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The Happiest City on the Planet
Published in Man's World Magazine | December 2011

Nihola. Christiania. Names of bicycle brands are part of the conversation currency in Copenhagen. A minister riding his iron horse. A suited stockbroker on a city bike. Improvised bicycles posing as rickshaws, ferrying tourists and residents. The Danish capital is a city doing two things simultaneously. Saving fuel and keeping fit. Throughout my trip I did not see anyone obese. Most people own and ride bicycles. It is easy to go anywhere in town on two wheels. The city even offers free city bikes that can be found on the numerous bike-stands all around. It’s also a city designed for walking, with pavements clearly demarcated for bikers and walkers. Money saved on transport can be spent on design, furniture, food, wine, beer from the many mini-breweries that abound Copenhagen. Copenhagen, which I explored extensively on foot, is not just another charming European city. It’s actually welcoming. Smile at copenhagen resident and chances are you will get a welcoming smile back. Smukt! Amazing. Unlikely to happen in Rome, Paris, Berlin or London. Ask me. I had lived in those cities, and as much as I love each of them for different reasons, no city in the world has won my heart over so easily. No wonder then that the city has been rated as the happiest city on the planet in many surveys. Copenhagen is too cool to be true. It is a city that is way ahead of its time and the popular slogan these days is ‘There’s something modern in the state of Denmark’, a take-off on the famous Shakespeare quote. And if you ever get here, here is a list of sights you should catch, and food you should eat.


The Eiffel Tower of Copenhagen is only 1.25 metres tall, but naked breasts and a fish tale has always had an appeal. Langelinje, aka the Little Mermaid, was created by Edvard Eriksen and installed in 1913. She has been exposed to vandalism many times but is still very popular. In summer, every hour at least ten large tourist buses disgorge wide-eyed camera clicking hordes. A five minute walk from here is the Kastellet – The Citadel. These are preserved military buildings that still echo with sounds of marching soldier’s boots. This pentagonal fortress is Europe’s oldest functional barracks. Time has literally stood still here since 1660. Flocks of sheep and joggers abound. I was entranced by the gaggle of noicy, bossy geese marking their territory.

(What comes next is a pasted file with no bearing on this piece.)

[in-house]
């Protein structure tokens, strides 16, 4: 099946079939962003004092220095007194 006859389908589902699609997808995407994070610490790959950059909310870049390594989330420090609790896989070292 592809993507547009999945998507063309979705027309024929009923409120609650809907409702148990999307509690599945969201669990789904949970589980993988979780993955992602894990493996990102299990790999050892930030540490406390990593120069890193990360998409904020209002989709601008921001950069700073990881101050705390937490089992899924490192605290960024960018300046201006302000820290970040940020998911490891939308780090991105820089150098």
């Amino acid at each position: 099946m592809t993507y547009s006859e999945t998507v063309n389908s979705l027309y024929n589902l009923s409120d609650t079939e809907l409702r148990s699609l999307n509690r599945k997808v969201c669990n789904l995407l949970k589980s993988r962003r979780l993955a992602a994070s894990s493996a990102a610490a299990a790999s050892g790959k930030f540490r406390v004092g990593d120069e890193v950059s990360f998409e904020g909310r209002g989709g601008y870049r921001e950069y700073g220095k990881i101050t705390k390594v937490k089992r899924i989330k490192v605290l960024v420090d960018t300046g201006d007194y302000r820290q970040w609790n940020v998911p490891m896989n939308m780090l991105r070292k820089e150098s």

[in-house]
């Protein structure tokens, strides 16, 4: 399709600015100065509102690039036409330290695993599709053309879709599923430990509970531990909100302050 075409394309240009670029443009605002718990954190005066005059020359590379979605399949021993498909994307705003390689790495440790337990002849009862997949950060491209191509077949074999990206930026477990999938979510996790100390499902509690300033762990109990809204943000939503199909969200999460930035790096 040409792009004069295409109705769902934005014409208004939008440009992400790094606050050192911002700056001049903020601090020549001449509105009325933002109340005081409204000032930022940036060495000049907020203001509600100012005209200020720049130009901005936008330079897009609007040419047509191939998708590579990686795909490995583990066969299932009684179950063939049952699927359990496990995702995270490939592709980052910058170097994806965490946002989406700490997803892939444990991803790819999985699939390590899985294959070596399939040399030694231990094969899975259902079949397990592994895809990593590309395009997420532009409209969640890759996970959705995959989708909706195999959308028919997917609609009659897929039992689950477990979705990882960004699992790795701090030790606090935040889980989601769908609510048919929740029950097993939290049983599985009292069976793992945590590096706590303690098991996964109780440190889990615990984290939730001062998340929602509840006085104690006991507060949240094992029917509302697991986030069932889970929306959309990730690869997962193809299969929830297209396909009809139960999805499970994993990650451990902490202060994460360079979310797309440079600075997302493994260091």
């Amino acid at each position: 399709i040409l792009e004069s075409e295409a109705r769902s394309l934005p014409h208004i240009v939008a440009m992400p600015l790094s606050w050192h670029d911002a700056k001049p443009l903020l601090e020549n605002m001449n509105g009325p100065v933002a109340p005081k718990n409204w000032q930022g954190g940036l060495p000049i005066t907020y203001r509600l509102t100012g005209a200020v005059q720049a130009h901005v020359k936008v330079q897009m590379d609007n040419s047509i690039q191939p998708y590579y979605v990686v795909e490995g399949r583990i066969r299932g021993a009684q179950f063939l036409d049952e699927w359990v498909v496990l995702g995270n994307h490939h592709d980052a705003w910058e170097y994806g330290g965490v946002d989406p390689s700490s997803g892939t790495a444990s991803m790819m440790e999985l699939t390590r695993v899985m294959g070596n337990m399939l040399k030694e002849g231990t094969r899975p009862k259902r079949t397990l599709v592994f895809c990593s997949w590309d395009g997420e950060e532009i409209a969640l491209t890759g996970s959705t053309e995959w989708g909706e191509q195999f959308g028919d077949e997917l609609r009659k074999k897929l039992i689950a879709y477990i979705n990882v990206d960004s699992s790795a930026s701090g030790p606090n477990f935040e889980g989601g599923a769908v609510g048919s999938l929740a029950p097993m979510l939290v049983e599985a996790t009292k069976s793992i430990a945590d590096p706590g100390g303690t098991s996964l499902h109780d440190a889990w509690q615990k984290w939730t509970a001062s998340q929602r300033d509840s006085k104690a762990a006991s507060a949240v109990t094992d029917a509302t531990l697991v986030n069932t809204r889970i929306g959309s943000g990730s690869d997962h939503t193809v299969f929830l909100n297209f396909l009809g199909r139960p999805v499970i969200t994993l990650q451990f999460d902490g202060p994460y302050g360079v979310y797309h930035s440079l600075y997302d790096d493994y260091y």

Set in the former Royal Frederick’s Hospital, this beautiful rococo building sits inside a big garden. In the summer an outdoor cafe serves drinks and light lunches in the courtyard which also has a permanent stage for shows including classical plays and modern dramas. When a sudden downpour interrupts my walkabout I ducked into the museum and was instantly rewarded. It exhibits designs dating 2000 years back to the present cutting edge stuff. Another wing houses extraordinary collections of furniture, jewelry, silverware and textiles.


Equally extraordinary is the Statens Museum For Kunst. In museums, as in churches. what’s inside should be more appealing than its facade. But this National Museum does itself proud on both counts. Built in 1896, this is a showpiece of grandiose design. It houses the Danish Royalty’s private collections augmented by private donations. Flemish, Dutch and Danish golden age painters have a lot of wall space here. Four hours I spent inside did not seem enough to take in its grandeur. A recently built annex connects the original structure via a glass gangway. This generous space is used for art openings, lectures and music concerts. Stuck in my memory is an exhibition of woodcuts which traced its history from the 15th century ( Leonardo da vinci was one of them ) to the present time of contemporary artists who in video films explain how this is beautiful artistic expression takes shape.